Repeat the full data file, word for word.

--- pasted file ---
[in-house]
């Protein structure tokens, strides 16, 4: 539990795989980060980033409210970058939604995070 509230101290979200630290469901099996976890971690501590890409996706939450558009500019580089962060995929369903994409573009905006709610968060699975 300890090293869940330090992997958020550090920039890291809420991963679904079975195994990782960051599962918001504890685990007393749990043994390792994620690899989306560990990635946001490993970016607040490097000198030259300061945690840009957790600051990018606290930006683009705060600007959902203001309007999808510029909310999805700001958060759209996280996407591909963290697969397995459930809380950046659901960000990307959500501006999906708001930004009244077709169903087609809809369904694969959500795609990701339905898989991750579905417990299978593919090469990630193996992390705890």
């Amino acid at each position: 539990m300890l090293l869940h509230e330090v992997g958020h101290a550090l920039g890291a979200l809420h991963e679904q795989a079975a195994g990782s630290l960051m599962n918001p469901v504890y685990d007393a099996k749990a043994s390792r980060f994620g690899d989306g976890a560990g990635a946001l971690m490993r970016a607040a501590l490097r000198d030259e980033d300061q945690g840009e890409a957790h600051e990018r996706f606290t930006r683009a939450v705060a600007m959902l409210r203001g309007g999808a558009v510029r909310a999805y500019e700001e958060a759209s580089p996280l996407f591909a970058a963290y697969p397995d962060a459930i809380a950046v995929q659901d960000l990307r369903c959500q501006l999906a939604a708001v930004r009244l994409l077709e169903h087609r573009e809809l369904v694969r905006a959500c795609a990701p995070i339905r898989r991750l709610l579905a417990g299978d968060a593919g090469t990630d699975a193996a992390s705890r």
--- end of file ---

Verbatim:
[in-house]
């Protein structure tokens, strides 16, 4: 539990795989980060980033409210970058939604995070 509230101290979200630290469901099996976890971690501590890409996706939450558009500019580089962060995929369903994409573009905006709610968060699975 300890090293869940330090992997958020550090920039890291809420991963679904079975195994990782960051599962918001504890685990007393749990043994390792994620690899989306560990990635946001490993970016607040490097000198030259300061945690840009957790600051990018606290930006683009705060600007959902203001309007999808510029909310999805700001958060759209996280996407591909963290697969397995459930809380950046659901960000990307959500501006999906708001930004009244077709169903087609809809369904694969959500795609990701339905898989991750579905417990299978593919090469990630193996992390705890």
């Amino acid at each position: 539990m300890l090293l869940h509230e330090v992997g958020h101290a550090l920039g890291a979200l809420h991963e679904q795989a079975a195994g990782s630290l960051m599962n918001p469901v504890y685990d007393a099996k749990a043994s390792r980060f994620g690899d989306g976890a560990g990635a946001l971690m490993r970016a607040a501590l490097r000198d030259e980033d300061q945690g840009e890409a957790h600051e990018r996706f606290t930006r683009a939450v705060a600007m959902l409210r203001g309007g999808a558009v510029r909310a999805y500019e700001e958060a759209s580089p996280l996407f591909a970058a963290y697969p397995d962060a459930i809380a950046v995929q659901d960000l990307r369903c959500q501006l999906a939604a708001v930004r009244l994409l077709e169903h087609r573009e809809l369904v694969r905006a959500c795609a990701p995070i339905r898989r991750l709610l579905a417990g299978d968060a593919g090469t990630d699975a193996a992390s705890r």